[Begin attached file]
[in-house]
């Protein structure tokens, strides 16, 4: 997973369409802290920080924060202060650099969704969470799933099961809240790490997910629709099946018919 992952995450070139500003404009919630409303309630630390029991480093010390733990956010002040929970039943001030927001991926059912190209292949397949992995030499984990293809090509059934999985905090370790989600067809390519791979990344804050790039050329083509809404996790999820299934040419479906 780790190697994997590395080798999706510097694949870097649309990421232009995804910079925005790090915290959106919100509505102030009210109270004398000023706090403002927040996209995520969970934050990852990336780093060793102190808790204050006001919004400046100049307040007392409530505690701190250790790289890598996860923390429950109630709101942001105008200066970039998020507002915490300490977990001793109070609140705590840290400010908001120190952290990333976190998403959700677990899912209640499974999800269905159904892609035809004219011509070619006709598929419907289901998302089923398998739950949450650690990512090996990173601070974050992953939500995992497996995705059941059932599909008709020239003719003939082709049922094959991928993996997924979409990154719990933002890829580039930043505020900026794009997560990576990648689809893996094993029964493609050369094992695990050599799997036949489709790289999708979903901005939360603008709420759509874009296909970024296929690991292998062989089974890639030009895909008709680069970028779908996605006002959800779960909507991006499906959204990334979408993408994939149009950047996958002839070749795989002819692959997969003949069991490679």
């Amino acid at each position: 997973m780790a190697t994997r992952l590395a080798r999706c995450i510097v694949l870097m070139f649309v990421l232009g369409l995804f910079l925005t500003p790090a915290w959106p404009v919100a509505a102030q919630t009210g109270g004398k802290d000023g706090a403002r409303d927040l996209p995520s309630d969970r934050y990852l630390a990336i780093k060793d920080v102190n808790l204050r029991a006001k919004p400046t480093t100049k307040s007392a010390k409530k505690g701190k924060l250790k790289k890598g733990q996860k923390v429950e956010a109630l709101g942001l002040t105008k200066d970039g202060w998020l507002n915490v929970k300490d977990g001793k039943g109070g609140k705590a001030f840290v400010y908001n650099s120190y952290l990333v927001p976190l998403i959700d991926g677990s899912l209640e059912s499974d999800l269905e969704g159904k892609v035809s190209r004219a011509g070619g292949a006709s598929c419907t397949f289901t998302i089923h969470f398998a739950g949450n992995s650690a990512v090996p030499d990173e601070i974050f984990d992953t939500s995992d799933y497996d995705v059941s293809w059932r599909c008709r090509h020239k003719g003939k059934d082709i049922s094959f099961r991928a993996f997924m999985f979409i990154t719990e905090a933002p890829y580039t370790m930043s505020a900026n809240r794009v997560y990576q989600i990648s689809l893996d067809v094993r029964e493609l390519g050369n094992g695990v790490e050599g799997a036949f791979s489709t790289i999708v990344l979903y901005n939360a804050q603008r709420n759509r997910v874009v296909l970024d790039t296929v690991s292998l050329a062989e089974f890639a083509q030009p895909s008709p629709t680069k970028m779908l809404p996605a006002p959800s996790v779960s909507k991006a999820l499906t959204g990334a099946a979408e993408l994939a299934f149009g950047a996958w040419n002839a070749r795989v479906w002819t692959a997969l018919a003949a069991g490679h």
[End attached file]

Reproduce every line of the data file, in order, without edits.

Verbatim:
[in-house]
């Protein structure tokens, strides 16, 4: 997973369409802290920080924060202060650099969704969470799933099961809240790490997910629709099946018919 992952995450070139500003404009919630409303309630630390029991480093010390733990956010002040929970039943001030927001991926059912190209292949397949992995030499984990293809090509059934999985905090370790989600067809390519791979990344804050790039050329083509809404996790999820299934040419479906 780790190697994997590395080798999706510097694949870097649309990421232009995804910079925005790090915290959106919100509505102030009210109270004398000023706090403002927040996209995520969970934050990852990336780093060793102190808790204050006001919004400046100049307040007392409530505690701190250790790289890598996860923390429950109630709101942001105008200066970039998020507002915490300490977990001793109070609140705590840290400010908001120190952290990333976190998403959700677990899912209640499974999800269905159904892609035809004219011509070619006709598929419907289901998302089923398998739950949450650690990512090996990173601070974050992953939500995992497996995705059941059932599909008709020239003719003939082709049922094959991928993996997924979409990154719990933002890829580039930043505020900026794009997560990576990648689809893996094993029964493609050369094992695990050599799997036949489709790289999708979903901005939360603008709420759509874009296909970024296929690991292998062989089974890639030009895909008709680069970028779908996605006002959800779960909507991006499906959204990334979408993408994939149009950047996958002839070749795989002819692959997969003949069991490679």
């Amino acid at each position: 997973m780790a190697t994997r992952l590395a080798r999706c995450i510097v694949l870097m070139f649309v990421l232009g369409l995804f910079l925005t500003p790090a915290w959106p404009v919100a509505a102030q919630t009210g109270g004398k802290d000023g706090a403002r409303d927040l996209p995520s309630d969970r934050y990852l630390a990336i780093k060793d920080v102190n808790l204050r029991a006001k919004p400046t480093t100049k307040s007392a010390k409530k505690g701190k924060l250790k790289k890598g733990q996860k923390v429950e956010a109630l709101g942001l002040t105008k200066d970039g202060w998020l507002n915490v929970k300490d977990g001793k039943g109070g609140k705590a001030f840290v400010y908001n650099s120190y952290l990333v927001p976190l998403i959700d991926g677990s899912l209640e059912s499974d999800l269905e969704g159904k892609v035809s190209r004219a011509g070619g292949a006709s598929c419907t397949f289901t998302i089923h969470f398998a739950g949450n992995s650690a990512v090996p030499d990173e601070i974050f984990d992953t939500s995992d799933y497996d995705v059941s293809w059932r599909c008709r090509h020239k003719g003939k059934d082709i049922s094959f099961r991928a993996f997924m999985f979409i990154t719990e905090a933002p890829y580039t370790m930043s505020a900026n809240r794009v997560y990576q989600i990648s689809l893996d067809v094993r029964e493609l390519g050369n094992g695990v790490e050599g799997a036949f791979s489709t790289i999708v990344l979903y901005n939360a804050q603008r709420n759509r997910v874009v296909l970024d790039t296929v690991s292998l050329a062989e089974f890639a083509q030009p895909s008709p629709t680069k970028m779908l809404p996605a006002p959800s996790v779960s909507k991006a999820l499906t959204g990334a099946a979408e993408l994939a299934f149009g950047a996958w040419n002839a070749r795989v479906w002819t692959a997969l018919a003949a069991g490679h």